Unable to complete action on a FY2016 Omnibus Appropriations bill before the current Continuing Resolution (CR) expires today, Congress passed a short-term CR until Wednesday, December 16. The Senate passed the CR on Thursday by voice vote and the House approved the bill today by a voice vote.
The White House has said the president would sign a short-term extension (a few days) if Congress had reached an agreement and needed more time to finish details and draft the bill.
On introducing the bill, House Appropriations Committee chair Rep. Harold Rogers (R-KY) said “While progress is being made on negotiations for a full-year Omnibus appropriations bill, it is clear that more time I needed to complete the package.” Rogers said he hoped the bill can be completed before the new CR expires.
Senate Appropriations Committee chair Sen. Thad Cochran (R-MS) also expressed confidence on progress toward completion of the Omnibus bill. “Our negotiations are progressing steadily, and I expect that Senators will soon be able to consider a bill that will meet the funding needs for our national defense and other priorities,” he said.
Negotiators have been working for weeks to reach an agreement on an Omnibus bill that includes all 12 appropriations bills. However, the roadblock has been the Republican's desire to include as many as 40 policy riders (legislative provisions that are not related to the bill) and the Democrats refusal to accept most of them. However, the Democrats also have policy riders they want to include.
Republicans prepared a proposal that included riders that the Democrats consider “poison pills, particularly imposing restrictions on Syrian immigrants (possibly including the House-passed bill restricting VISA waivers) and weakening Dodd-Frank reforms. Both would surely bring a presidential veto. But, Democrats are also concerned about other policy riders such as provisions blocking rules on power-plant emissions, changing Labor department rules on retirement accounts and clean water rules, and loosening financial system regulations.
Even so, Democrats also want to include their own policy riders such as repealing the ban on gun violence study by the Center for Disease Control.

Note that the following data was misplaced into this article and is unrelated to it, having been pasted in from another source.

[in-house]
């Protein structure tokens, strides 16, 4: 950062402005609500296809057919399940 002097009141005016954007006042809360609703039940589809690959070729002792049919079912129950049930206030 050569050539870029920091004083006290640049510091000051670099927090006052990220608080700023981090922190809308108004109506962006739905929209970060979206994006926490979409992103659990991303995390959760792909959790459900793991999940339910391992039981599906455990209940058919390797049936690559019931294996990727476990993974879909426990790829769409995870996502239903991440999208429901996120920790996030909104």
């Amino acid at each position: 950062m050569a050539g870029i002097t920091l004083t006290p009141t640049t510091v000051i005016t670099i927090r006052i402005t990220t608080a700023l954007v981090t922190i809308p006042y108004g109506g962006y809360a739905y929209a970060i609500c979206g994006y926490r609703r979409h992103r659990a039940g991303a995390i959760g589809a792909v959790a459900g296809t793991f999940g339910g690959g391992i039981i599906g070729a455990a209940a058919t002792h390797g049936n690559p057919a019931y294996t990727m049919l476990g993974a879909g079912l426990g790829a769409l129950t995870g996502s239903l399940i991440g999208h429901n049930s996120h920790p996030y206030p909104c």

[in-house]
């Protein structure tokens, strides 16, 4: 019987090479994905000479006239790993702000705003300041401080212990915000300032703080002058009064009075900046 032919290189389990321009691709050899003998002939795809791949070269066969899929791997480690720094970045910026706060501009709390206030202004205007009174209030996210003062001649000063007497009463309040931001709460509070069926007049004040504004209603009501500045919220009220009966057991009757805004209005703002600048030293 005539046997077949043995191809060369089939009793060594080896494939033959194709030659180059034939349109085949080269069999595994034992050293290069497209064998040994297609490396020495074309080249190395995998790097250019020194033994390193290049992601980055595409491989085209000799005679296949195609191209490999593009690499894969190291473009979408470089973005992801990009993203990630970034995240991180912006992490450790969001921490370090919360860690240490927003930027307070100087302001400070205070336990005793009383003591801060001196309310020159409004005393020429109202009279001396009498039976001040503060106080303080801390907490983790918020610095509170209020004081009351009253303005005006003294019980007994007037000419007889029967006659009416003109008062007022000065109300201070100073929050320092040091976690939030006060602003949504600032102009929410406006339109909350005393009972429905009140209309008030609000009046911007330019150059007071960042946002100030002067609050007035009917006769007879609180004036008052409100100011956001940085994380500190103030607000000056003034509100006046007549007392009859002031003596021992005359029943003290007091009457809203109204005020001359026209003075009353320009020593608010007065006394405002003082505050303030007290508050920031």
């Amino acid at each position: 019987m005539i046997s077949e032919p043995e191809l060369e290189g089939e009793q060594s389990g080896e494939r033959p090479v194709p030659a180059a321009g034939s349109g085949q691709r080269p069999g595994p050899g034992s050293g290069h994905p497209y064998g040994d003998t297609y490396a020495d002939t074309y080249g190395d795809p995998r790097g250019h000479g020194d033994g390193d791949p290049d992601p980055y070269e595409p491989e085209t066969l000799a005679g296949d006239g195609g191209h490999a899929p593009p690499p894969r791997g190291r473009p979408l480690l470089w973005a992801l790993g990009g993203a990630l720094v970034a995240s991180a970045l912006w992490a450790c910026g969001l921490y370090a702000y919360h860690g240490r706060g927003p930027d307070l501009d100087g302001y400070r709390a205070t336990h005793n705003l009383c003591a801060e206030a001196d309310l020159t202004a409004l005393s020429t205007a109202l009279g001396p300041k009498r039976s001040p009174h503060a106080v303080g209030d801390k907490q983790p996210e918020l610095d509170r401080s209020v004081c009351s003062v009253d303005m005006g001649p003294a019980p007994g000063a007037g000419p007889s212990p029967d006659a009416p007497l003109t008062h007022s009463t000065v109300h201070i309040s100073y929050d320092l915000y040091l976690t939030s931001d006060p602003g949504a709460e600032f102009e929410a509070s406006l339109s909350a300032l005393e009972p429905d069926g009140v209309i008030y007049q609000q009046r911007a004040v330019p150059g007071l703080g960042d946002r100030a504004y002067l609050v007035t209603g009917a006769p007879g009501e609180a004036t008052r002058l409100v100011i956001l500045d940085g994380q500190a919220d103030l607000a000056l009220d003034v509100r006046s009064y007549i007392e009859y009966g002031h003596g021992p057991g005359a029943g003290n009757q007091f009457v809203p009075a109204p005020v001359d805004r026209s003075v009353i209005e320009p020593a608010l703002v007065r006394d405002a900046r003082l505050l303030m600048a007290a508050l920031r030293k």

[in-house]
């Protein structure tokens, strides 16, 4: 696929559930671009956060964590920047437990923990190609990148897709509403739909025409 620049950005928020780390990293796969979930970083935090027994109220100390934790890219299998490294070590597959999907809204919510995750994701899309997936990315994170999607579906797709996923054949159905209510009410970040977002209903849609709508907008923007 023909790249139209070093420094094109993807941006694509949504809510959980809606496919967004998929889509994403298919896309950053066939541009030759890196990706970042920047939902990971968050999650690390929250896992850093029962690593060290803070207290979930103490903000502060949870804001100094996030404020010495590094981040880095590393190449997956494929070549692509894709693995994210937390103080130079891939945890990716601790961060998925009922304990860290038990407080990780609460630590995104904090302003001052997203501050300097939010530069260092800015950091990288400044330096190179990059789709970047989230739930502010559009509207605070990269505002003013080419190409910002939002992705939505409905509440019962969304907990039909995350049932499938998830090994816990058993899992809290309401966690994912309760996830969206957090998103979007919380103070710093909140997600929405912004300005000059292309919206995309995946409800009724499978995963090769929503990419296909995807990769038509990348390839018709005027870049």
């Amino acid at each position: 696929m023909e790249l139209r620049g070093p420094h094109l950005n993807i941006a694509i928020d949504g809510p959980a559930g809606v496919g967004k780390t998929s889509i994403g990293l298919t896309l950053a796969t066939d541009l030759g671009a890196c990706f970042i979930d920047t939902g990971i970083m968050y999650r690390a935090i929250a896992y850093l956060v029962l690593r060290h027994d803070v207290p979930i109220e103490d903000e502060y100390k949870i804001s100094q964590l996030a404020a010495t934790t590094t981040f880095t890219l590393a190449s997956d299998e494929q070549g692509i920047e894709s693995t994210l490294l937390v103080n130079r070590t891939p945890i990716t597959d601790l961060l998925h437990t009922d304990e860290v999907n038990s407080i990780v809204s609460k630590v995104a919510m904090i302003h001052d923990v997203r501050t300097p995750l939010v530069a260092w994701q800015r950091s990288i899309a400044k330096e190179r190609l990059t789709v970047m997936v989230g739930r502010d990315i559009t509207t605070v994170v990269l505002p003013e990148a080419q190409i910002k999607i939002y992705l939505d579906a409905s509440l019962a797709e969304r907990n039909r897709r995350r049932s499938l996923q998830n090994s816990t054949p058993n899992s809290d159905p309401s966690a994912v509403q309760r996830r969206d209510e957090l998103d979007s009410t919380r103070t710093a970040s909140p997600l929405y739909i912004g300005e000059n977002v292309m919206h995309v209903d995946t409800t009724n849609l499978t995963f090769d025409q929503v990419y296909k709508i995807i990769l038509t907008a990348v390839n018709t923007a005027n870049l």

Both Republicans and Democrats want to avoid a government shutdown and express cautious optimism that a deal can be reached by next week. But, they acknowledge that negotiations are in a delicate stage, requiring some give by each side to reach a conclusion.
Congress also is working to complete action on some 50 expiring tax credits (so-called tax extenders) that will expire on December 31 before adjourning. These tax credits include individual tax deductions, business incentives (e.g. research and development and new equipment purchases credits), and energy tax credits. Republicans are pushing to include an end to the ban on crude oil exports. Democrats and the the administration want permanent tax credits for low income families and tax credits for renewable energy projects.
House Democrats oppose many long-term or permanent tax credits because of the cost. It is estimated that extending many tax credits would cost $100 billion or more (for 10 years), but that amount could grow to over $700 billion if some credits were made permanent. If such permanent credits are included in the final bill House Democrats won't support it, House Minority Leader Rep. Nancy Pelosi (D-CA) said.
The House and Senate will reconvene on Monday, but House Majority Leader Kevin McCarthy (R-CA) announced that House votes would not be held until Tuesday evening. If a deal on the FY2016 Omnibus Appropriations bill is reached this weekend, Congress could act on it by December 16. However, if the negotiations drag out, another CR extension will be needed.